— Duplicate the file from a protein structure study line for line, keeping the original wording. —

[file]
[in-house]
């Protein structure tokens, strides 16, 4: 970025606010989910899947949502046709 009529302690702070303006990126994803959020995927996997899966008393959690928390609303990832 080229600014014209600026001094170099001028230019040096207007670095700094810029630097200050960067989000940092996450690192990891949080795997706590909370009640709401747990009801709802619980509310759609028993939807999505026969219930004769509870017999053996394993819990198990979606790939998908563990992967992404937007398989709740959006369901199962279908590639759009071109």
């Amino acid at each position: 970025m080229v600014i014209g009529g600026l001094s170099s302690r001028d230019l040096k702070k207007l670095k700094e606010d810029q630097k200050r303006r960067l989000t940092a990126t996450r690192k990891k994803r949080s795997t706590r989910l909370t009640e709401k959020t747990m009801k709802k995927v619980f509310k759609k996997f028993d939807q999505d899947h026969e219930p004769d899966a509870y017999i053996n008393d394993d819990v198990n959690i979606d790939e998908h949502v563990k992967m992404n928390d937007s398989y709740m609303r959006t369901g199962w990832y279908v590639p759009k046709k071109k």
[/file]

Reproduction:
[in-house]
């Protein structure tokens, strides 16, 4: 970025606010989910899947949502046709 009529302690702070303006990126994803959020995927996997899966008393959690928390609303990832 080229600014014209600026001094170099001028230019040096207007670095700094810029630097200050960067989000940092996450690192990891949080795997706590909370009640709401747990009801709802619980509310759609028993939807999505026969219930004769509870017999053996394993819990198990979606790939998908563990992967992404937007398989709740959006369901199962279908590639759009071109």
């Amino acid at each position: 970025m080229v600014i014209g009529g600026l001094s170099s302690r001028d230019l040096k702070k207007l670095k700094e606010d810029q630097k200050r303006r960067l989000t940092a990126t996450r690192k990891k994803r949080s795997t706590r989910l909370t009640e709401k959020t747990m009801k709802k995927v619980f509310k759609k996997f028993d939807q999505d899947h026969e219930p004769d899966a509870y017999i053996n008393d394993d819990v198990n959690i979606d790939e998908h949502v563990k992967m992404n928390d937007s398989y709740m609303r959006t369901g199962w990832y279908v590639p759009k046709k071109k």